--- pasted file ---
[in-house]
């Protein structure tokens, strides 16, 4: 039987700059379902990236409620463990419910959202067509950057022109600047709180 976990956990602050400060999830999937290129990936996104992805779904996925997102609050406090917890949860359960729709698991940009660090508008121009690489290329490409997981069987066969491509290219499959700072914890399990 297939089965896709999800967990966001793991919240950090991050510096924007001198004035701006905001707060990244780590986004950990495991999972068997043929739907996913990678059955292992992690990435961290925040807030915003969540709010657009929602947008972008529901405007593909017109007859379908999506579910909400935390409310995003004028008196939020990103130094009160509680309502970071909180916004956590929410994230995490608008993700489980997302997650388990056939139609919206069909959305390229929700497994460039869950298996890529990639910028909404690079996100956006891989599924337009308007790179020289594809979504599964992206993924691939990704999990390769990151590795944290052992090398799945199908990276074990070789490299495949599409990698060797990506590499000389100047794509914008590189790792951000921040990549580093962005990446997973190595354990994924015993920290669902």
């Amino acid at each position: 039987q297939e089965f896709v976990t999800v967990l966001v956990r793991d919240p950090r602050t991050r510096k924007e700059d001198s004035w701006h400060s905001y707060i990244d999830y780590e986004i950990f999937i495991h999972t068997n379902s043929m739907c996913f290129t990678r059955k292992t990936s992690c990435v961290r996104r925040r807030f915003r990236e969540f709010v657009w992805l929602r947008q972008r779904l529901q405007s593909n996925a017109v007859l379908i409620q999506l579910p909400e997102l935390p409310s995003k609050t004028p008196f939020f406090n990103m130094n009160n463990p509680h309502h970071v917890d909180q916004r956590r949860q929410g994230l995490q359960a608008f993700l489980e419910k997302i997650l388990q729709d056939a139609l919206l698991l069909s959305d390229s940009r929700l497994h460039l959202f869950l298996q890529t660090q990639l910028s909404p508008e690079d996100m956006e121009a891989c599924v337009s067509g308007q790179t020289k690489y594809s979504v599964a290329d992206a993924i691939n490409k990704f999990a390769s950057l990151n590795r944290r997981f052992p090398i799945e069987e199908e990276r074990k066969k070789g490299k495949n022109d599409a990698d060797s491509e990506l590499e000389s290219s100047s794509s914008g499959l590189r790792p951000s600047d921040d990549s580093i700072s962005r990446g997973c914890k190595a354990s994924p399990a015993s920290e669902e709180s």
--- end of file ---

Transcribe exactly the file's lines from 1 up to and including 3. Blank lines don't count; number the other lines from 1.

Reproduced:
[in-house]
């Protein structure tokens, strides 16, 4: 039987700059379902990236409620463990419910959202067509950057022109600047709180 976990956990602050400060999830999937290129990936996104992805779904996925997102609050406090917890949860359960729709698991940009660090508008121009690489290329490409997981069987066969491509290219499959700072914890399990 297939089965896709999800967990966001793991919240950090991050510096924007001198004035701006905001707060990244780590986004950990495991999972068997043929739907996913990678059955292992992690990435961290925040807030915003969540709010657009929602947008972008529901405007593909017109007859379908999506579910909400935390409310995003004028008196939020990103130094009160509680309502970071909180916004956590929410994230995490608008993700489980997302997650388990056939139609919206069909959305390229929700497994460039869950298996890529990639910028909404690079996100956006891989599924337009308007790179020289594809979504599964992206993924691939990704999990390769990151590795944290052992090398799945199908990276074990070789490299495949599409990698060797990506590499000389100047794509914008590189790792951000921040990549580093962005990446997973190595354990994924015993920290669902």
């Amino acid at each position: 039987q297939e089965f896709v976990t999800v967990l966001v956990r793991d919240p950090r602050t991050r510096k924007e700059d001198s004035w701006h400060s905001y707060i990244d999830y780590e986004i950990f999937i495991h999972t068997n379902s043929m739907c996913f290129t990678r059955k292992t990936s992690c990435v961290r996104r925040r807030f915003r990236e969540f709010v657009w992805l929602r947008q972008r779904l529901q405007s593909n996925a017109v007859l379908i409620q999506l579910p909400e997102l935390p409310s995003k609050t004028p008196f939020f406090n990103m130094n009160n463990p509680h309502h970071v917890d909180q916004r956590r949860q929410g994230l995490q359960a608008f993700l489980e419910k997302i997650l388990q729709d056939a139609l919206l698991l069909s959305d390229s940009r929700l497994h460039l959202f869950l298996q890529t660090q990639l910028s909404p508008e690079d996100m956006e121009a891989c599924v337009s067509g308007q790179t020289k690489y594809s979504v599964a290329d992206a993924i691939n490409k990704f999990a390769s950057l990151n590795r944290r997981f052992p090398i799945e069987e199908e990276r074990k066969k070789g490299k495949n022109d599409a990698d060797s491509e990506l590499e000389s290219s100047s794509s914008g499959l590189r790792p951000s600047d921040d990549s580093i700072s962005r990446g997973c914890k190595a354990s994924p399990a015993s920290e669902e709180s």